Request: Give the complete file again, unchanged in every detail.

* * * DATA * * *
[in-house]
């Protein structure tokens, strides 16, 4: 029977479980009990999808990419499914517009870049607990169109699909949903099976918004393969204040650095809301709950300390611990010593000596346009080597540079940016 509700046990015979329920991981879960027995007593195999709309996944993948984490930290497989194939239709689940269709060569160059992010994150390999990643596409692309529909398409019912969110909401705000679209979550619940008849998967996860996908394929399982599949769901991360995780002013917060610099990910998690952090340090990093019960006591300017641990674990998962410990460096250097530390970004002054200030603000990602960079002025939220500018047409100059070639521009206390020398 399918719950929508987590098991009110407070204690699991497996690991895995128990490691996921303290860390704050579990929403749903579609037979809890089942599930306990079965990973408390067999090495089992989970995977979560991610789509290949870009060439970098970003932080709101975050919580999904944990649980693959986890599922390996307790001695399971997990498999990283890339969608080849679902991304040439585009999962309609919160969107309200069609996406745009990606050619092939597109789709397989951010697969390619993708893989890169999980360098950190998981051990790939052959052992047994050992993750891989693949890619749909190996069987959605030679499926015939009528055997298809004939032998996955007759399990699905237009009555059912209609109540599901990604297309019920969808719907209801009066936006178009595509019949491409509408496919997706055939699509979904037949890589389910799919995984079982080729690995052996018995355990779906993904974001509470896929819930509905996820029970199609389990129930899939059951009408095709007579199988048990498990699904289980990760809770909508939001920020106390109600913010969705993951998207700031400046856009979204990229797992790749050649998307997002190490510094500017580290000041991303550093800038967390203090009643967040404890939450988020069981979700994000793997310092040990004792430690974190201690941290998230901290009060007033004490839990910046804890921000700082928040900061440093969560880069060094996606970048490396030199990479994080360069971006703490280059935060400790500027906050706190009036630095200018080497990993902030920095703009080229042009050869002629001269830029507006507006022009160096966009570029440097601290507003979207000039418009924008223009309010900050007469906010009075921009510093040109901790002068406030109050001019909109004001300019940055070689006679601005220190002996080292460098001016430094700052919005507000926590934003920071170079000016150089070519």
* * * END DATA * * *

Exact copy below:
[in-house]
């Protein structure tokens, strides 16, 4: 029977479980009990999808990419499914517009870049607990169109699909949903099976918004393969204040650095809301709950300390611990010593000596346009080597540079940016 509700046990015979329920991981879960027995007593195999709309996944993948984490930290497989194939239709689940269709060569160059992010994150390999990643596409692309529909398409019912969110909401705000679209979550619940008849998967996860996908394929399982599949769901991360995780002013917060610099990910998690952090340090990093019960006591300017641990674990998962410990460096250097530390970004002054200030603000990602960079002025939220500018047409100059070639521009206390020398 399918719950929508987590098991009110407070204690699991497996690991895995128990490691996921303290860390704050579990929403749903579609037979809890089942599930306990079965990973408390067999090495089992989970995977979560991610789509290949870009060439970098970003932080709101975050919580999904944990649980693959986890599922390996307790001695399971997990498999990283890339969608080849679902991304040439585009999962309609919160969107309200069609996406745009990606050619092939597109789709397989951010697969390619993708893989890169999980360098950190998981051990790939052959052992047994050992993750891989693949890619749909190996069987959605030679499926015939009528055997298809004939032998996955007759399990699905237009009555059912209609109540599901990604297309019920969808719907209801009066936006178009595509019949491409509408496919997706055939699509979904037949890589389910799919995984079982080729690995052996018995355990779906993904974001509470896929819930509905996820029970199609389990129930899939059951009408095709007579199988048990498990699904289980990760809770909508939001920020106390109600913010969705993951998207700031400046856009979204990229797992790749050649998307997002190490510094500017580290000041991303550093800038967390203090009643967040404890939450988020069981979700994000793997310092040990004792430690974190201690941290998230901290009060007033004490839990910046804890921000700082928040900061440093969560880069060094996606970048490396030199990479994080360069971006703490280059935060400790500027906050706190009036630095200018080497990993902030920095703009080229042009050869002629001269830029507006507006022009160096966009570029440097601290507003979207000039418009924008223009309010900050007469906010009075921009510093040109901790002068406030109050001019909109004001300019940055070689006679601005220190002996080292460098001016430094700052919005507000926590934003920071170079000016150089070519």